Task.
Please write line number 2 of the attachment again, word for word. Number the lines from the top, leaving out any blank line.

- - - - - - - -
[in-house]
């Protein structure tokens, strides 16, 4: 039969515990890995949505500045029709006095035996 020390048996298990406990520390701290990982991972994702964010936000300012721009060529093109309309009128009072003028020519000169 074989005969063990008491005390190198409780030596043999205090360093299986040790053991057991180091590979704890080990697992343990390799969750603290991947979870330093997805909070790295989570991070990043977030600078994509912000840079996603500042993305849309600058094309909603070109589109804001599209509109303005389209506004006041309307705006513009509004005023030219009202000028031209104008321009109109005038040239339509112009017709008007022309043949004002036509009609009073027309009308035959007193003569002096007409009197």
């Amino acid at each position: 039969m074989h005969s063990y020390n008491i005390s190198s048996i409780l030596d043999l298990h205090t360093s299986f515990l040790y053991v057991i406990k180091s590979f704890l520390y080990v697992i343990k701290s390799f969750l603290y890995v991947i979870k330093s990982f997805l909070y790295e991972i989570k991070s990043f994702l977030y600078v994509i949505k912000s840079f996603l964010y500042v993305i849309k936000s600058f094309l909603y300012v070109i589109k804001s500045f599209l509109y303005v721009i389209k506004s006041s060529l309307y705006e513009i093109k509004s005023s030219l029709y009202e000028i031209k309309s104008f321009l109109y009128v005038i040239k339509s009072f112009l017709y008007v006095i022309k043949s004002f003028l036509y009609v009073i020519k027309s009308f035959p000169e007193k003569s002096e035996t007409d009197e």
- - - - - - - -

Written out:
């Protein structure tokens, strides 16, 4: 039969515990890995949505500045029709006095035996 020390048996298990406990520390701290990982991972994702964010936000300012721009060529093109309309009128009072003028020519000169 074989005969063990008491005390190198409780030596043999205090360093299986040790053991057991180091590979704890080990697992343990390799969750603290991947979870330093997805909070790295989570991070990043977030600078994509912000840079996603500042993305849309600058094309909603070109589109804001599209509109303005389209506004006041309307705006513009509004005023030219009202000028031209104008321009109109005038040239339509112009017709008007022309043949004002036509009609009073027309009308035959007193003569002096007409009197």